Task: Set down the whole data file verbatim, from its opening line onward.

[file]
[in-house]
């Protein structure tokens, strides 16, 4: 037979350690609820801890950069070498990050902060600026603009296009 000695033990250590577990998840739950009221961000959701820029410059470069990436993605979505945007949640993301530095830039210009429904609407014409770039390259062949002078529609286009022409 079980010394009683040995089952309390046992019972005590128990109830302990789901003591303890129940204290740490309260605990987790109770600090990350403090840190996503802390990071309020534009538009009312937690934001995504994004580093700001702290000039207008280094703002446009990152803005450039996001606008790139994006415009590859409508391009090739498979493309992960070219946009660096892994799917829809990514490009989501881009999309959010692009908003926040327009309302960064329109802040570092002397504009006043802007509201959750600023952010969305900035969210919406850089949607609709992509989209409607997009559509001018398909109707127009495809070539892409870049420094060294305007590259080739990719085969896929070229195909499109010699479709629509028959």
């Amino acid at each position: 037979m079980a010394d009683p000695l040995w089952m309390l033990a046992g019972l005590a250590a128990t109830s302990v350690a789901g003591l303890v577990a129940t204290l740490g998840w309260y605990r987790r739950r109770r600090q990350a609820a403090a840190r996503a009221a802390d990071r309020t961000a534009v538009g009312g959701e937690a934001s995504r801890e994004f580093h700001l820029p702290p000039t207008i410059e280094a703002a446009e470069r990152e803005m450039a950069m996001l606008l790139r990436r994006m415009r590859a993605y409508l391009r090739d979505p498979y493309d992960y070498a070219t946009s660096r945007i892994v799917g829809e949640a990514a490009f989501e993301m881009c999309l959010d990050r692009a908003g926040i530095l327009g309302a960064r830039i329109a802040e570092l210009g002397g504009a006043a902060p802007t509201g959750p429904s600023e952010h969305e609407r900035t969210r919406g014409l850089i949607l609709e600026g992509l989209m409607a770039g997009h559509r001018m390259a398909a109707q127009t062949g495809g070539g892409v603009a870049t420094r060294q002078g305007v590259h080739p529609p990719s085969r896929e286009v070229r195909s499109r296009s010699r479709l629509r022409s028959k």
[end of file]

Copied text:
[in-house]
């Protein structure tokens, strides 16, 4: 037979350690609820801890950069070498990050902060600026603009296009 000695033990250590577990998840739950009221961000959701820029410059470069990436993605979505945007949640993301530095830039210009429904609407014409770039390259062949002078529609286009022409 079980010394009683040995089952309390046992019972005590128990109830302990789901003591303890129940204290740490309260605990987790109770600090990350403090840190996503802390990071309020534009538009009312937690934001995504994004580093700001702290000039207008280094703002446009990152803005450039996001606008790139994006415009590859409508391009090739498979493309992960070219946009660096892994799917829809990514490009989501881009999309959010692009908003926040327009309302960064329109802040570092002397504009006043802007509201959750600023952010969305900035969210919406850089949607609709992509989209409607997009559509001018398909109707127009495809070539892409870049420094060294305007590259080739990719085969896929070229195909499109010699479709629509028959």
């Amino acid at each position: 037979m079980a010394d009683p000695l040995w089952m309390l033990a046992g019972l005590a250590a128990t109830s302990v350690a789901g003591l303890v577990a129940t204290l740490g998840w309260y605990r987790r739950r109770r600090q990350a609820a403090a840190r996503a009221a802390d990071r309020t961000a534009v538009g009312g959701e937690a934001s995504r801890e994004f580093h700001l820029p702290p000039t207008i410059e280094a703002a446009e470069r990152e803005m450039a950069m996001l606008l790139r990436r994006m415009r590859a993605y409508l391009r090739d979505p498979y493309d992960y070498a070219t946009s660096r945007i892994v799917g829809e949640a990514a490009f989501e993301m881009c999309l959010d990050r692009a908003g926040i530095l327009g309302a960064r830039i329109a802040e570092l210009g002397g504009a006043a902060p802007t509201g959750p429904s600023e952010h969305e609407r900035t969210r919406g014409l850089i949607l609709e600026g992509l989209m409607a770039g997009h559509r001018m390259a398909a109707q127009t062949g495809g070539g892409v603009a870049t420094r060294q002078g305007v590259h080739p529609p990719s085969r896929e286009v070229r195909s499109r296009s010699r479709l629509r022409s028959k």